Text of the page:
Protected status (or Protection status)
In addition to those circumstances listed by the United Nations Refugee Convention, Denmark grants protection in those cases in which it, as a state, is obliged to uphold the international conventions it has ratified. This means that, residence permits are granted to those asylum seekers who risk the death penalty, torture, inhumane or degrading treatment if they return to their country of origin. Read more about protected status
A quota refugee is a refugee who, after a reference from UNHCR (see below), has been resettled in Denmark. The Danish Parliament establishes an annual quota for refugees, which currently comprises 500 people per year. Read more about quota refugee
A refugee is an individual whose application for asylum has been granted. Learn more under the subject headings: convention refugees, de-facto refugees and quota refugees.
Refugee Appeals Board
The Refugee Appeals Board is an avenue of appeal for decisions made by the Danish Immigration Service in asylum cases. The Refugee Board is a court-like body, which makes decisions according to a majority vote. Individual cases are handled by a panel of 3 people: the chairperson, who must be a judge, and 2 other members nominated by the Ministry of Immigration, Refugee and Integration Affairs and the Danish Bar & Law Society. Read more about Refugee Appeals Board
Registered spontaneous asylum seeker
A registered spontaneous asylum seeker is a foreigner who has entered Denmark and applied for asylum, and for whose application process Denmark has assumed responsibility. The asylum seeker will not be sent to another EU member-state according to the Dublin Convention, nor be sent to another safe country. Read more about asylum
Rejection means that a foreigner has been denied the right to enter or remain in Denmark. A person, who, for example, does not have a valid passport or necessary visa for Denmark, can be rejected for that reason up to 3 months after entry into Denmark. An asylum-seeker can only be rejected to a country where he or she does not risk persecution, or risk extradition to another land where he or she would risk persecution.
A foreign national who does not have the right to reside in Denmark must leave the country immediately. If the individual does not leave voluntarily, he or she will be deported from the country by police mandate.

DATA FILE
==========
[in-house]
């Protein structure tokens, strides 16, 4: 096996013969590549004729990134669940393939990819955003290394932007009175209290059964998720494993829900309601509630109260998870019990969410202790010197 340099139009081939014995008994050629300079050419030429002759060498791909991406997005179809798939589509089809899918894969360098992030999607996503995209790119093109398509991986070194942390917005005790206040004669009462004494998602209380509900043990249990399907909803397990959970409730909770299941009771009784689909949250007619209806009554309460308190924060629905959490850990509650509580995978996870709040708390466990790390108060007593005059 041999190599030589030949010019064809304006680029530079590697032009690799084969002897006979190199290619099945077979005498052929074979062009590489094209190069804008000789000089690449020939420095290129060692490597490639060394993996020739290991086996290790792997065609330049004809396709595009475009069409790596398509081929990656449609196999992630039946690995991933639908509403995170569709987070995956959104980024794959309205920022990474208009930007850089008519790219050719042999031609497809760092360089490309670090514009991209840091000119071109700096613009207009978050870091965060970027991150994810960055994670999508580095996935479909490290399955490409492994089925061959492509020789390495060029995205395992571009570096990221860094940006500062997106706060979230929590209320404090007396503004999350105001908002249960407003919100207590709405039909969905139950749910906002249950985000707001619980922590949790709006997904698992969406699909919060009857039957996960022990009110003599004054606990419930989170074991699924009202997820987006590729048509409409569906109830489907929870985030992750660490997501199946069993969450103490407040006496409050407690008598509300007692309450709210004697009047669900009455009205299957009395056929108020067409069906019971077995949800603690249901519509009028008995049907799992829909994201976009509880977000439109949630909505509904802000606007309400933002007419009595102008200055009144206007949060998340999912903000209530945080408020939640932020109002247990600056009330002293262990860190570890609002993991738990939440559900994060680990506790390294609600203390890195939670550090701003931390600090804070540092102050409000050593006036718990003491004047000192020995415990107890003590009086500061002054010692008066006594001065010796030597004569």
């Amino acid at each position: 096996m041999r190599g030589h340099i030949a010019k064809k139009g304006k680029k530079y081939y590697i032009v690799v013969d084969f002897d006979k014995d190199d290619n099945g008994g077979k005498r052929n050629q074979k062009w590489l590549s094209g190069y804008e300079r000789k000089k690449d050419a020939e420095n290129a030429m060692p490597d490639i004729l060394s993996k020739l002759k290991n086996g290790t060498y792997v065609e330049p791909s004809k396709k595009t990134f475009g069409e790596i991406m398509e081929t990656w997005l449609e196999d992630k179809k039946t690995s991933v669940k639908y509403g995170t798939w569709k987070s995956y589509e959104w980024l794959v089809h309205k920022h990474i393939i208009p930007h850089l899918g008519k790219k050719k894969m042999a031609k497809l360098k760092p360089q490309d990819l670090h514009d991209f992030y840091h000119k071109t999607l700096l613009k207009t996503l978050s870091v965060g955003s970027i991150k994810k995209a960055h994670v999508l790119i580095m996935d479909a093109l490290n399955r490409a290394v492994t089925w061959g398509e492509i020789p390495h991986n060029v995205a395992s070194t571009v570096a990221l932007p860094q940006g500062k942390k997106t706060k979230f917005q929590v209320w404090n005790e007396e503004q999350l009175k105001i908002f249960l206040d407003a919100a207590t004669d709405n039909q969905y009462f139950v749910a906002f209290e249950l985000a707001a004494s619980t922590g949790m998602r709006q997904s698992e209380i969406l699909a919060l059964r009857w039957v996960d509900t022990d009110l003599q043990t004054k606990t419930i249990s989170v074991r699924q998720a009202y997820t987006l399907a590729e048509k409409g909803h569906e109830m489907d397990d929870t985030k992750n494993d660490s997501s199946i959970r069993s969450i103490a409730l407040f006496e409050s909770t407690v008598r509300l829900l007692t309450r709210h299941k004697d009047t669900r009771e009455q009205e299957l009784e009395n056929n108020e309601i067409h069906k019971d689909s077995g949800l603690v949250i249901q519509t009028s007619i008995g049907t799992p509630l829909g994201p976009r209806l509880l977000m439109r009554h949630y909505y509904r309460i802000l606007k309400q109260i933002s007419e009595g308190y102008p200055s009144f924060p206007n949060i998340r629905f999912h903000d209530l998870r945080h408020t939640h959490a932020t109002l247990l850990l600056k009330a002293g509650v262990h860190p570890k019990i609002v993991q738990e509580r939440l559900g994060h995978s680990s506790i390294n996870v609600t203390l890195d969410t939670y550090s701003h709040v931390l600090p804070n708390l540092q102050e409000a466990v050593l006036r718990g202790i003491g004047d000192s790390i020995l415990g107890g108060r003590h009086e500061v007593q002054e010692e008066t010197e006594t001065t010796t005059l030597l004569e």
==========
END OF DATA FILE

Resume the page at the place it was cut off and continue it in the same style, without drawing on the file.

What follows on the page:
Repatriation is the situation whereby a foreigner chooses to return to his or her country of origin to live there permanently, if for example conditions in that country have improved.
According to the Repatriation Act, foreigners with residence permits in Denmark (refugees and immigrants) are eligible for economic support towards their voluntary return to their country of origin. The Danish Refugee Council can advise on repatriation, while the local municipality will pay towards the individual's repatriation costs. Adults can receive up to DKK 18,000 and children DKK 6,000 towards re-establishment in their country of origin. More information on the assistance available can be found under Repatriation Act.
A foreigner, that withdraws his or her application for asylum or who has had his or her application rejected also has the possibility to receive a smaller amount of economic assistance towards their voluntary return to their country of origin.
In particular circumstances the Ministry of Integration can decide to offer economic support for particular foreign groups towards their voluntary return to their country of origin. This relates to those groups residing here in Denmark who have applied for asylum, but who have not yet received a residence permit in the country.
One specific example is the support arrangements for Iraqi asylum seekers. This relates to those applicants, who have sought asylum up to 1 April 2003, when the coalition's efforts in Iraq began, and who either have an ongoing application or a completed application. Adults can receive DKK 18,000 and children DKK 6,000 towards their re-establishment in their country of origin.
A residence card is proof that a foreigner has the right to reside in Denmark.
A foreigner must be in possession of a residence permit in order to legally reside in Denmark for a long-term period. Eligibility for Danish residence permits is regulated according to the Danish Aliens Act. Nordic citizens can, however, reside in this country without a residence permit. In addition, special rules apply for citizens of other EC/EEA member-states, and for children under 18 years of age living with a custodial parent or guardian.
Residence requirement (Boligkrav)
In connection with the examination of an application for family reunification (see above), a housing requirement must normally be fulfilled. The terms of the housing requirement specify that the person residing in Denmark must provide for his or her own housing of reasonable size.
Safe third country
If an asylum seeker has entered Denmark via a safe third country, the Danish Immigration Service reserves the right in certain cases to determine that the applicant must be sent back to that country. The return will occur without the Danish Immigration Service having examined the application for asylum.